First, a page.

When it comes to seizures, the main objective of the first aid given is to keep the patient from harm during the seizure. Seizures can result in an altered state of consciousness, or in unconsciousness, leaving the individual vulnerable to injury. Clinicians play a crucial role in making the patients, caregivers and the whole community aware what to do when a person experiences a seizure. Any seizure type (not just convulsive seizures) can develop into status epilepticus, which is a seizure involving the whole body with loss of consciousness.

Basically, seizures are of two types:

  • Non-convulsive seizures, i.e., seizures without violent movements
  • Convulsive seizures, i.e., seizures with violent movements

Regardless of seizure type, the fundamental aspect that must be stressed while providing first-aid for seizures is to protect the person experiencing the seizure from harm.

Simple Partial Seizures:

This is a type of seizure where a patient has no or mild alteration in consciousness levels. These types of seizures require minimal first aid intervention. If an individual experiences episodes of staring or brief shaking of the limbs with no loss or alteration of consciousness, the person providing first aid should remain calm and reassuring, and protect the individual’s privacy.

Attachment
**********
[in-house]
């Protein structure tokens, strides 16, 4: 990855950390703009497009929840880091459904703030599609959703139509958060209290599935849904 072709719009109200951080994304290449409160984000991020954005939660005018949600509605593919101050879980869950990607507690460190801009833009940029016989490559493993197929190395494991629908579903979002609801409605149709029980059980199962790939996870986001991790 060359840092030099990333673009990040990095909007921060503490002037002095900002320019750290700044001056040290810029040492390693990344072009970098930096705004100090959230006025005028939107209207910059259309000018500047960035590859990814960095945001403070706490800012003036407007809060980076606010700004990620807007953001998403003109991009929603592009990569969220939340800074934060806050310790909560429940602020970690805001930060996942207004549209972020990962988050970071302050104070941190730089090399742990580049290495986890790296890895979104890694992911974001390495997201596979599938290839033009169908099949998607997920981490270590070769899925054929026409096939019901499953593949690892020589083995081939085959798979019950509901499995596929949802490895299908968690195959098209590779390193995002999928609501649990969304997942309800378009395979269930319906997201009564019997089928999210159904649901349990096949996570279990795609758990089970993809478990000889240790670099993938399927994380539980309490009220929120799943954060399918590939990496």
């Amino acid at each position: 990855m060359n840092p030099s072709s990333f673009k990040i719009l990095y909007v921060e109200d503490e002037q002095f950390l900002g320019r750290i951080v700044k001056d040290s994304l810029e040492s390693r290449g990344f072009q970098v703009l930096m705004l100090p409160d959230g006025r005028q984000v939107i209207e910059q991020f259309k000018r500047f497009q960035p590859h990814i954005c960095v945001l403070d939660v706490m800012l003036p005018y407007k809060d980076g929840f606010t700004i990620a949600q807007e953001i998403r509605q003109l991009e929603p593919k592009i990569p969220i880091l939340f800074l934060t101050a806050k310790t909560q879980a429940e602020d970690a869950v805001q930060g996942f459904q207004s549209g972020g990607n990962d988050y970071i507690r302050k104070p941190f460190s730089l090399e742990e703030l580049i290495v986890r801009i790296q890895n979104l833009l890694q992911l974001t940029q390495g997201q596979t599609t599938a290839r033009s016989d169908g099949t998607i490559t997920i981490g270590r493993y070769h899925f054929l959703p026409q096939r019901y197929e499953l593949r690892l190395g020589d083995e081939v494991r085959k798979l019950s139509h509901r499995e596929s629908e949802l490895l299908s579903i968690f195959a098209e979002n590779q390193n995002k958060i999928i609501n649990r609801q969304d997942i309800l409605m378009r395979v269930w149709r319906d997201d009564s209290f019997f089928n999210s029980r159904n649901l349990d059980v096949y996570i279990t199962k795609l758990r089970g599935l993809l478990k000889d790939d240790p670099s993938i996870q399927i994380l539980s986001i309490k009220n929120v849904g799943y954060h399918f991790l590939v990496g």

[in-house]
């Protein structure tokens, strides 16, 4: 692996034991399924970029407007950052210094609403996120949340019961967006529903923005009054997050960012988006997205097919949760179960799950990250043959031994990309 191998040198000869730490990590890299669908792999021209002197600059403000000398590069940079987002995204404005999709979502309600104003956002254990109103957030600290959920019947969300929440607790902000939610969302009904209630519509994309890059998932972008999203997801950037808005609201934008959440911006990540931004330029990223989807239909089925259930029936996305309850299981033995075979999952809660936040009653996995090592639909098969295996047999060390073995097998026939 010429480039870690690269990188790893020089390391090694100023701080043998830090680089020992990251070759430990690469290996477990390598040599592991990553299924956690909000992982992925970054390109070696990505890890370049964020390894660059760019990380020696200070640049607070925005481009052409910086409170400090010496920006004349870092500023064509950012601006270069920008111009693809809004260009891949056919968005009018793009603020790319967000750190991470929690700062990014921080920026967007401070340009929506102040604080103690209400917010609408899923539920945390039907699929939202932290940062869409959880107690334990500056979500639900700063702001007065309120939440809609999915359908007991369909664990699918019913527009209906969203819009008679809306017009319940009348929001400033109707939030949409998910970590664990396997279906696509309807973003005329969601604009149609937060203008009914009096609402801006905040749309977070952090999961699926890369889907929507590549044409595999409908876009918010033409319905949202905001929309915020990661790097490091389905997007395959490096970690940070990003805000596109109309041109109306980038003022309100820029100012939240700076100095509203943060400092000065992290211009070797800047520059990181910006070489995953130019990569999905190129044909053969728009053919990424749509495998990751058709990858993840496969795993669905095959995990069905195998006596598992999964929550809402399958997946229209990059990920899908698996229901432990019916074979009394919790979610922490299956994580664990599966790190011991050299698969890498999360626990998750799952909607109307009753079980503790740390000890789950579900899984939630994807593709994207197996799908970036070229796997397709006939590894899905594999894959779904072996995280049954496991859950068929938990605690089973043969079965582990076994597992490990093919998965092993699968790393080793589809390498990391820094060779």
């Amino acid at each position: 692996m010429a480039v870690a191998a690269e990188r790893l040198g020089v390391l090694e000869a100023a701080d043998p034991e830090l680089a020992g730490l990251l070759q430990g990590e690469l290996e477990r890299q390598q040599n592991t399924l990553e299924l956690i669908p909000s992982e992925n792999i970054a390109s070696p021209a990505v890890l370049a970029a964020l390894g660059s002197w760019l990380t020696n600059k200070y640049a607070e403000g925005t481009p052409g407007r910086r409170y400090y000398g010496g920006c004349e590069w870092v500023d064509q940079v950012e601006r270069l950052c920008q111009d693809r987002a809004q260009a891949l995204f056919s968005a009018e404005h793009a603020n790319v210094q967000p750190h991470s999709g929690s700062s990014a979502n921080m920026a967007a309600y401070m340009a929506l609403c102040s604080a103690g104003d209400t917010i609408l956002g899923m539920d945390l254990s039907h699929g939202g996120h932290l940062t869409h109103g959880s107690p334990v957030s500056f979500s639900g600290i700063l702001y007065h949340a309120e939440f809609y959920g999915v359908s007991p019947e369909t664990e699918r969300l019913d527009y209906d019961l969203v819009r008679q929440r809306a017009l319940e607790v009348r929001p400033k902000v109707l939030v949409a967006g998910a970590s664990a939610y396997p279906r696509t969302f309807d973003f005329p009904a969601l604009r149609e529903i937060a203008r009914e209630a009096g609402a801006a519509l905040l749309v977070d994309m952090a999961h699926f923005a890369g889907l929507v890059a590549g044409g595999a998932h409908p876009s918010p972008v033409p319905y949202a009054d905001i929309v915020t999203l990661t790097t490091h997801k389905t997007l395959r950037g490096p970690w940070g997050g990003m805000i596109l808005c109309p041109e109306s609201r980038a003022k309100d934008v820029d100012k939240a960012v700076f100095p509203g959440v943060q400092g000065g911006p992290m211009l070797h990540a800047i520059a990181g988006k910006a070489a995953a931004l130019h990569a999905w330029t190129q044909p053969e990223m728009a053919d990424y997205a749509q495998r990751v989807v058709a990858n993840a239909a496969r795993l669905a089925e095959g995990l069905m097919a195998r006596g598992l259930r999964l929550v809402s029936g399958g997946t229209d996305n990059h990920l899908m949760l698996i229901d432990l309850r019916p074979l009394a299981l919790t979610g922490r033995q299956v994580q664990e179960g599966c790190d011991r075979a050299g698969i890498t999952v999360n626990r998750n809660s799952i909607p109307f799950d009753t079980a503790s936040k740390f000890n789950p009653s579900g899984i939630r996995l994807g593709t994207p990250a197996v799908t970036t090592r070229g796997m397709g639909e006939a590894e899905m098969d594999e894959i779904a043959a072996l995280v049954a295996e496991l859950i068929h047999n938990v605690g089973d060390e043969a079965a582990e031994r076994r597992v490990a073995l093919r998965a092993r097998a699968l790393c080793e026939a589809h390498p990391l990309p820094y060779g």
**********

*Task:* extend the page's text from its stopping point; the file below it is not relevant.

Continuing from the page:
Complex Partial Seizures:

This is a type of seizure where a patient has a loss of consciousness levels. After a complex partial seizure, the individual is often confused and does not remember what happened during the seizure.

As a Bystander:

  • Watch the person carefully. Guide away from dangerous environment.
  • Do not grab/restrain the individual.
  • Remain calm and reassuring.
  • Note the time of seizure and how long it lasted before full consciousness returned.

Convulsive Seizures:

As a Bystander:

  • Gently lower the person to the ground.
  • Cushion the head.
  • Loosen clothing around the neck that could make breathing difficult.
  • Turn the individual on his or her side to keep the airway clear.
  • If the individual begins to turn blue, reposition the head and ensure the airway is unobstructed.
  • The individual having the seizure should not be held down or restrained.
  • Nothing should be put in the individual’s mouth. Attempting to put something in the individual’s mouth, including medication or something to drink, can cause injury.
  • Document the seizure, including the time and the area of the body where the seizure started, head and face movements and the spreading of the seizure across the body.
  • Stay with the person until the seizure stops or until help arrives.
First Aid in Seizures
Figure 1: To-Do List for a Convulsive Seizure as a Bystander

After the Seizure Episode:

  • Turning the individual on his or her side also helps clear the individual’s mouth of food or saliva to ensure the airway remains open and fluids can drain to prevent the risk of aspiration.
  • Talk with the person to determine and document his or her level of awareness.
  • Once the seizure ends, reassure the individual and make sure he or she is able to get to the hospital safely.
First Aid in Seizures
Figure 2: Shows the Steps to Put a Patient on His/Her Side to Prevent Aspiration

Do not hesitate to call for help.

Reach us at 044-4000 6000 for immediate assistance and ambulance dispatch.

Dr. Karunakaran Vetri

Dr. Karunakaran Vetri
Consultant Emergency Physician
Kauvery Hospital Chennai